February 23, 2011
When your theme is water, there are really only a few places to start investigating the impact that water can have. Those places would either be very wet, or very dry.
When we think of dry EU nations, we probably imagine Portugal, Spain or Greece first, but Malta has the highest Water Competivity Index in the world (the amount of renewable water per capita). To get a better feel for how this precious resource is used or misused, I spoke to Malta’s leading water campaigner and green entrepreneur, Marco Cremona.
Bearing in mind just how dry Malta is, it would seem obvious that water is treated as a very precious resource. Is this the case?
Malta only receives around 550mm of rainfall a year, the greater part of which falls over a period of a few months from October to February, with the rest of the year being dry to very dry. Malta also has the highest population density in the EU, which when compounded with more than 1.2 million tourists a year, places a huge demand on the country’s infrastructure, especially water supply.
Malta has no rivers or lakes; 68% of Malta’s water comes from groundwater which is being exploited at a rate of almost 50% over and above sustainable extraction levels. The balance comes from seawater desalination, which consumes 7% of all the electricity used in the country, all of which comes from the burning of fossil fuels in power stations.
So in theory, the appreciation and value of water should be high in Malta but this is not the case. Malta has more than 8,000 private boreholes, most of which have been drilled illegally and are extracting more groundwater than what the public water utility, the Water Services Corporation (WSC) pumps up from the aquifers. As a result, illegally-extracted water is pumped up for free, transported by water tanker all over the country and sold to farmers, factories, hotels, laundries and even households.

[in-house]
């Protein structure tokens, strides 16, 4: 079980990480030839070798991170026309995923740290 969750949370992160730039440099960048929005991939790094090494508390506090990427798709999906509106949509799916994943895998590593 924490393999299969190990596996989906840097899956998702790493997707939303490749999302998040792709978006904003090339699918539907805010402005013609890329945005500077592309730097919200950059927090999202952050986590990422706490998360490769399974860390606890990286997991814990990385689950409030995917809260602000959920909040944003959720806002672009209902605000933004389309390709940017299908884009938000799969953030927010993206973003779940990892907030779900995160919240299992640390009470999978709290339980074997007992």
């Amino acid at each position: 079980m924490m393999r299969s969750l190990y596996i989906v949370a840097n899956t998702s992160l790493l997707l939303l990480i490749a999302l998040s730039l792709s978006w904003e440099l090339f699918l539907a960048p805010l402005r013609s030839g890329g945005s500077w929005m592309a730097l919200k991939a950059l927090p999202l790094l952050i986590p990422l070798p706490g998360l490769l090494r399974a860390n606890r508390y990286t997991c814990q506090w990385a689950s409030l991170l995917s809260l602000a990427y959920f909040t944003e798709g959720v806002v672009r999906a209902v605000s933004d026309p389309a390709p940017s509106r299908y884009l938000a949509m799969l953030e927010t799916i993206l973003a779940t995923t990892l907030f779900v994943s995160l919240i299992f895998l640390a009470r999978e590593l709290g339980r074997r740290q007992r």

As a result, the economic value of water has remained absurdly low with the consequence that there has been little investment in water conservation, improving water efficiency and the use of alternative sources of water such as rainwater harvesting and treated effluent from wastewater treatment plants.
Where does Malta’s potable water come from?
The WSC gets its water from two sources: groundwater and three reverse osmosis (RO) desalination plants. At present, groundwater still accounts for 43% of the potable water supply; the balance comes from the RO plants.
The quantity of water derived from groundwater is decreasing year after year because of the deteriorating water quality status of the aquifers. Consequently this loss in groundwater production has to be compensated by an increase in RO water production, which is 6-8 times more expensive than groundwater – even when not accounting for the resource cost as defined and stipulated by the EU Water Framework Directive.
Is the price of water, to businesses, farmers and consumers appropriate for such scarcity?
In general, the quality of town water in Malta meets the requirements of the EU Drinking Water Directive. There is no piped supply of second class water to agriculture in Malta.
The price of town water to domestic consumers (consuming a typical 33 m3 per person per year)is Euro 1.47 per cubic metre (1 cubic metre = 1000 litres); which works out at Euro 0.1323 per person per day. This price is one of the lowest in the EU and does not reflect the scarcity of the resource.
(By comparison, the electricity consumption bill for households in Malta is 10 times more expensive, making energy a much more valued resource than water – so much so that financial incentives exist for solar water heating, energy-saving light bulbs etc, but nothing for water).
The cost for business varies from Euro 1.75/m3 to Euro 2.50/m3 (with the lower tariff ironically being applied to large water consumers); however a good number of businesses do not consume town water, since they have their own private boreholes which they use to extract groundwater (a public resource) for free.